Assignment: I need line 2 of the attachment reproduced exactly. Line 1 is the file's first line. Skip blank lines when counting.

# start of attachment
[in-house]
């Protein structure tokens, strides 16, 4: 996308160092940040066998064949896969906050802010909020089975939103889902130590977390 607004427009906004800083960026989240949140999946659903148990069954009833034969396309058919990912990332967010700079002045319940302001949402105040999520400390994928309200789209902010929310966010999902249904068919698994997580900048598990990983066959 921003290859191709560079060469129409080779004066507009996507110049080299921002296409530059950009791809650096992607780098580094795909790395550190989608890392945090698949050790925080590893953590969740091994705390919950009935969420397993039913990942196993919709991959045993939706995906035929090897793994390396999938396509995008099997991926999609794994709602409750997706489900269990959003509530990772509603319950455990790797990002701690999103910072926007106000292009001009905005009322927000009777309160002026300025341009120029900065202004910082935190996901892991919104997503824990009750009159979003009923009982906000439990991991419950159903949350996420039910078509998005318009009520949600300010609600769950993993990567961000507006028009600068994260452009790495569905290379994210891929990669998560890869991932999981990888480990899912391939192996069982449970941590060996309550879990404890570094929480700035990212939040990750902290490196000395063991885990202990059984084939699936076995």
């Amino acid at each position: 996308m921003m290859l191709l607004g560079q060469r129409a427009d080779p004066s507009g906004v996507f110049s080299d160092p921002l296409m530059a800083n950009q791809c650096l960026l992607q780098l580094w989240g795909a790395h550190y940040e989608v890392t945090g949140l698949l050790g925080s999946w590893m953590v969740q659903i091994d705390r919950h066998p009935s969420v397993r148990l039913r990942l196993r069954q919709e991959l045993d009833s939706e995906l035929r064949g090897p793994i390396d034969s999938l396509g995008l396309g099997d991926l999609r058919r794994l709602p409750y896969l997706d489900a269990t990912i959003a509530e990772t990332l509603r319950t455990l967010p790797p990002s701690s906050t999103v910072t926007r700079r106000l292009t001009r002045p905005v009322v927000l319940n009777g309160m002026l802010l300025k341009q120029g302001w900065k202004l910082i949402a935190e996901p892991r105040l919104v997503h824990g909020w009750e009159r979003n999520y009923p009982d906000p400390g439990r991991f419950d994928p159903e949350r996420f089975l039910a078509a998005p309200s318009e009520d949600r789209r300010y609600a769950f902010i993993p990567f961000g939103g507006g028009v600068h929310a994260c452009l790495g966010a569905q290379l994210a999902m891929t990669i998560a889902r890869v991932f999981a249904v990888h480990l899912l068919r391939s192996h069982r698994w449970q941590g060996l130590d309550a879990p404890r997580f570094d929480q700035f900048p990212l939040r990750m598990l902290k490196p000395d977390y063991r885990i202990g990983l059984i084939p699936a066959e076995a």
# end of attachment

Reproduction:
């Protein structure tokens, strides 16, 4: 996308160092940040066998064949896969906050802010909020089975939103889902130590977390 607004427009906004800083960026989240949140999946659903148990069954009833034969396309058919990912990332967010700079002045319940302001949402105040999520400390994928309200789209902010929310966010999902249904068919698994997580900048598990990983066959 921003290859191709560079060469129409080779004066507009996507110049080299921002296409530059950009791809650096992607780098580094795909790395550190989608890392945090698949050790925080590893953590969740091994705390919950009935969420397993039913990942196993919709991959045993939706995906035929090897793994390396999938396509995008099997991926999609794994709602409750997706489900269990959003509530990772509603319950455990790797990002701690999103910072926007106000292009001009905005009322927000009777309160002026300025341009120029900065202004910082935190996901892991919104997503824990009750009159979003009923009982906000439990991991419950159903949350996420039910078509998005318009009520949600300010609600769950993993990567961000507006028009600068994260452009790495569905290379994210891929990669998560890869991932999981990888480990899912391939192996069982449970941590060996309550879990404890570094929480700035990212939040990750902290490196000395063991885990202990059984084939699936076995």